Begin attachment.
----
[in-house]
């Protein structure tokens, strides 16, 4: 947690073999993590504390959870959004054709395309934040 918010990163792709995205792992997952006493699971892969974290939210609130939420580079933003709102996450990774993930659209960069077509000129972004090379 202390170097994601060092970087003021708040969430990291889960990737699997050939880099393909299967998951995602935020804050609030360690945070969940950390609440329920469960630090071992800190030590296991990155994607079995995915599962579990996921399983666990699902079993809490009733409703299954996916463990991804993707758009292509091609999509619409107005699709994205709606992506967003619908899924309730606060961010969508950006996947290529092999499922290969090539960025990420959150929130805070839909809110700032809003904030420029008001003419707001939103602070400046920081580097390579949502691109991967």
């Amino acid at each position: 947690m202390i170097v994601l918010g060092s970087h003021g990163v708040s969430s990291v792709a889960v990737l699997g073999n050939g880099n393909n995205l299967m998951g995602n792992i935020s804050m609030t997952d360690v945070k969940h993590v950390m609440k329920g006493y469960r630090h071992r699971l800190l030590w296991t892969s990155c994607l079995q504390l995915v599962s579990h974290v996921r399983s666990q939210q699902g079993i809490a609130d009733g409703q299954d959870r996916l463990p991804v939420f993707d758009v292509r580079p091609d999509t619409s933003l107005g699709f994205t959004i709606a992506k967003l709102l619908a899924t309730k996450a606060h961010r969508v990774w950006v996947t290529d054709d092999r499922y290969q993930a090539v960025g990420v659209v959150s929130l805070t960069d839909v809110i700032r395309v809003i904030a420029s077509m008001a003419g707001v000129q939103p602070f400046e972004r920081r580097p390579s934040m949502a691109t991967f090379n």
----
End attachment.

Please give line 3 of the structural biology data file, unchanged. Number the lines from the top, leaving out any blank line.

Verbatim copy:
């Amino acid at each position: 947690m202390i170097v994601l918010g060092s970087h003021g990163v708040s969430s990291v792709a889960v990737l699997g073999n050939g880099n393909n995205l299967m998951g995602n792992i935020s804050m609030t997952d360690v945070k969940h993590v950390m609440k329920g006493y469960r630090h071992r699971l800190l030590w296991t892969s990155c994607l079995q504390l995915v599962s579990h974290v996921r399983s666990q939210q699902g079993i809490a609130d009733g409703q299954d959870r996916l463990p991804v939420f993707d758009v292509r580079p091609d999509t619409s933003l107005g699709f994205t959004i709606a992506k967003l709102l619908a899924t309730k996450a606060h961010r969508v990774w950006v996947t290529d054709d092999r499922y290969q993930a090539v960025g990420v659209v959150s929130l805070t960069d839909v809110i700032r395309v809003i904030a420029s077509m008001a003419g707001v000129q939103p602070f400046e972004r920081r580097p390579s934040m949502a691109t991967f090379n």